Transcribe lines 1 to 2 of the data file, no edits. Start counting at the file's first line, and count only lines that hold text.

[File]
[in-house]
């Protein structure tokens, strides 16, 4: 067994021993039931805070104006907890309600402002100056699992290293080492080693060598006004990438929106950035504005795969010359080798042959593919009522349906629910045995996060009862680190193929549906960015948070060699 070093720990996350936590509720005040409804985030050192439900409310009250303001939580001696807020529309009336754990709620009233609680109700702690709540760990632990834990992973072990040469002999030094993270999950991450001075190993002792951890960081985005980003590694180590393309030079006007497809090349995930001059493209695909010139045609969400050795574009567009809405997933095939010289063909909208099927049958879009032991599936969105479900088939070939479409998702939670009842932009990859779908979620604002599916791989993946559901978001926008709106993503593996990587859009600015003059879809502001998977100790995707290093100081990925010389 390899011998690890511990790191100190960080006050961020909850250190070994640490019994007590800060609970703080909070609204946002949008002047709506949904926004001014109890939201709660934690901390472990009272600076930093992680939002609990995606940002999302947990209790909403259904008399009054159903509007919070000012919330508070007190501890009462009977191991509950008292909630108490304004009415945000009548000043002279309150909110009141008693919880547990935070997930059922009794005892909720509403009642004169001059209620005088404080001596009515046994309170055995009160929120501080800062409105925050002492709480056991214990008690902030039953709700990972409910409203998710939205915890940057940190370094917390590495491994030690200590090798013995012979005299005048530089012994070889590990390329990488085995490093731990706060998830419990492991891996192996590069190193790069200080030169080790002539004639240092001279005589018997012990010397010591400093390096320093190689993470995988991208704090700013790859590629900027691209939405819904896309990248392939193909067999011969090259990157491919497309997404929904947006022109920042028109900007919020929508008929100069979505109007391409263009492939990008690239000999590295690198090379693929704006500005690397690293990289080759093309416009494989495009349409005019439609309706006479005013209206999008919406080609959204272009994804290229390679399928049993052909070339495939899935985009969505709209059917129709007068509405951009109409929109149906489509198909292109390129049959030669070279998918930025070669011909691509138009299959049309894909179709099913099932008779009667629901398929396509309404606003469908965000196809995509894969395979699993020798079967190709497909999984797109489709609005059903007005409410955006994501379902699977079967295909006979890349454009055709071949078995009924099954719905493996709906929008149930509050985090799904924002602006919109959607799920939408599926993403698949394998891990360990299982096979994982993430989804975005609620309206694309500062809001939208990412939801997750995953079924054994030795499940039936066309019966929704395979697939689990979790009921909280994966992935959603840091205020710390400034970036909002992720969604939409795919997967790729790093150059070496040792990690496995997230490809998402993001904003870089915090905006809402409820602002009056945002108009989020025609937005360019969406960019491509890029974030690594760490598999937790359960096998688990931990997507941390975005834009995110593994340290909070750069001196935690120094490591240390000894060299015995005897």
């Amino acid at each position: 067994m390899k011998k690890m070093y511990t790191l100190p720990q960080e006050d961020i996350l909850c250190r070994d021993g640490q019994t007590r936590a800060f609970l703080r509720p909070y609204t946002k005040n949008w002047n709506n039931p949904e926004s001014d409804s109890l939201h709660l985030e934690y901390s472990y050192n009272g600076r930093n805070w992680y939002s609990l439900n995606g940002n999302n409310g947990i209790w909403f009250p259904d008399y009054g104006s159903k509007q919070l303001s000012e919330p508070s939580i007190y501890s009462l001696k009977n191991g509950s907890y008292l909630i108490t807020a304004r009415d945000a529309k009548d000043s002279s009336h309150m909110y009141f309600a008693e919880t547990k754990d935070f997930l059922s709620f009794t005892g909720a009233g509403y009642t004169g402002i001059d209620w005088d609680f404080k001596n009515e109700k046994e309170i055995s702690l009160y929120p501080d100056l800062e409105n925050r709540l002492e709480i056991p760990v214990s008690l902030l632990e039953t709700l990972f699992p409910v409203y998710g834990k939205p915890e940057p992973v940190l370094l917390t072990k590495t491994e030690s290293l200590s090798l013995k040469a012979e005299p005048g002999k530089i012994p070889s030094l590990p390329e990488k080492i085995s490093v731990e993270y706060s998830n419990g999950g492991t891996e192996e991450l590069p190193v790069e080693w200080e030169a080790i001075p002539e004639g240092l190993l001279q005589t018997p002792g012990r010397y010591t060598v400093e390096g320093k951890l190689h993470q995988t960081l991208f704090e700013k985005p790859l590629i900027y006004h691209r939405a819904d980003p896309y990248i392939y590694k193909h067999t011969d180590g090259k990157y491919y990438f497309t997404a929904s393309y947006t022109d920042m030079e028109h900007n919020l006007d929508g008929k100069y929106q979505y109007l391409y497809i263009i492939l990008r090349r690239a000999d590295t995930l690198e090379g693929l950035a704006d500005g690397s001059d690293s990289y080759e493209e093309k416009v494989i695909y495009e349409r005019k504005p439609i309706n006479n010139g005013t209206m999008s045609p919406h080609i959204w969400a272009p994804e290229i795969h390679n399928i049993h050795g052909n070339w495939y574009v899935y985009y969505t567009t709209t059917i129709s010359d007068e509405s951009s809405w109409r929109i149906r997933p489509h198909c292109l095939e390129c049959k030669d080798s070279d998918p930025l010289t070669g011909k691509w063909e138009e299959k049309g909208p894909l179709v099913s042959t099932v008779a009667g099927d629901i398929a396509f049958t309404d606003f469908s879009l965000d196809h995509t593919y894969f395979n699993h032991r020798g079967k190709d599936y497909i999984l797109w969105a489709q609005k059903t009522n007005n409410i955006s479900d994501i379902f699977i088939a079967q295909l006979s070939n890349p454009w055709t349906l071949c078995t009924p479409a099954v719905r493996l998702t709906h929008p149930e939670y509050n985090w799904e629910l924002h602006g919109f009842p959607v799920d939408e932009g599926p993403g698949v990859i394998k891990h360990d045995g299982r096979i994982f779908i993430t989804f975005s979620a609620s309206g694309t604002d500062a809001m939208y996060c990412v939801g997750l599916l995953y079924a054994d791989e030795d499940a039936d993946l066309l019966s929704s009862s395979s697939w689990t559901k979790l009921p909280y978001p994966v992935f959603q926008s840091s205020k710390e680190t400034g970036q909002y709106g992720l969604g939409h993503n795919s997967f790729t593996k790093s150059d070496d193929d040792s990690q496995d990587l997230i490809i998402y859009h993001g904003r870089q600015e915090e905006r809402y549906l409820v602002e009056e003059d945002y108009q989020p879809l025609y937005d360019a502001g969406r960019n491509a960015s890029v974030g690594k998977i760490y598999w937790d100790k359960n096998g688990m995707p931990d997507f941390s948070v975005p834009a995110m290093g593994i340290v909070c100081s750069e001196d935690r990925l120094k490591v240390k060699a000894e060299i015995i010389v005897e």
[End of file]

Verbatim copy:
[in-house]
């Protein structure tokens, strides 16, 4: 067994021993039931805070104006907890309600402002100056699992290293080492080693060598006004990438929106950035504005795969010359080798042959593919009522349906629910045995996060009862680190193929549906960015948070060699 070093720990996350936590509720005040409804985030050192439900409310009250303001939580001696807020529309009336754990709620009233609680109700702690709540760990632990834990992973072990040469002999030094993270999950991450001075190993002792951890960081985005980003590694180590393309030079006007497809090349995930001059493209695909010139045609969400050795574009567009809405997933095939010289063909909208099927049958879009032991599936969105479900088939070939479409998702939670009842932009990859779908979620604002599916791989993946559901978001926008709106993503593996990587859009600015003059879809502001998977100790995707290093100081990925010389 390899011998690890511990790191100190960080006050961020909850250190070994640490019994007590800060609970703080909070609204946002949008002047709506949904926004001014109890939201709660934690901390472990009272600076930093992680939002609990995606940002999302947990209790909403259904008399009054159903509007919070000012919330508070007190501890009462009977191991509950008292909630108490304004009415945000009548000043002279309150909110009141008693919880547990935070997930059922009794005892909720509403009642004169001059209620005088404080001596009515046994309170055995009160929120501080800062409105925050002492709480056991214990008690902030039953709700990972409910409203998710939205915890940057940190370094917390590495491994030690200590090798013995012979005299005048530089012994070889590990390329990488085995490093731990706060998830419990492991891996192996590069190193790069200080030169080790002539004639240092001279005589018997012990010397010591400093390096320093190689993470995988991208704090700013790859590629900027691209939405819904896309990248392939193909067999011969090259990157491919497309997404929904947006022109920042028109900007919020929508008929100069979505109007391409263009492939990008690239000999590295690198090379693929704006500005690397690293990289080759093309416009494989495009349409005019439609309706006479005013209206999008919406080609959204272009994804290229390679399928049993052909070339495939899935985009969505709209059917129709007068509405951009109409929109149906489509198909292109390129049959030669070279998918930025070669011909691509138009299959049309894909179709099913099932008779009667629901398929396509309404606003469908965000196809995509894969395979699993020798079967190709497909999984797109489709609005059903007005409410955006994501379902699977079967295909006979890349454009055709071949078995009924099954719905493996709906929008149930509050985090799904924002602006919109959607799920939408599926993403698949394998891990360990299982096979994982993430989804975005609620309206694309500062809001939208990412939801997750995953079924054994030795499940039936066309019966929704395979697939689990979790009921909280994966992935959603840091205020710390400034970036909002992720969604939409795919997967790729790093150059070496040792990690496995997230490809998402993001904003870089915090905006809402409820602002009056945002108009989020025609937005360019969406960019491509890029974030690594760490598999937790359960096998688990931990997507941390975005834009995110593994340290909070750069001196935690120094490591240390000894060299015995005897």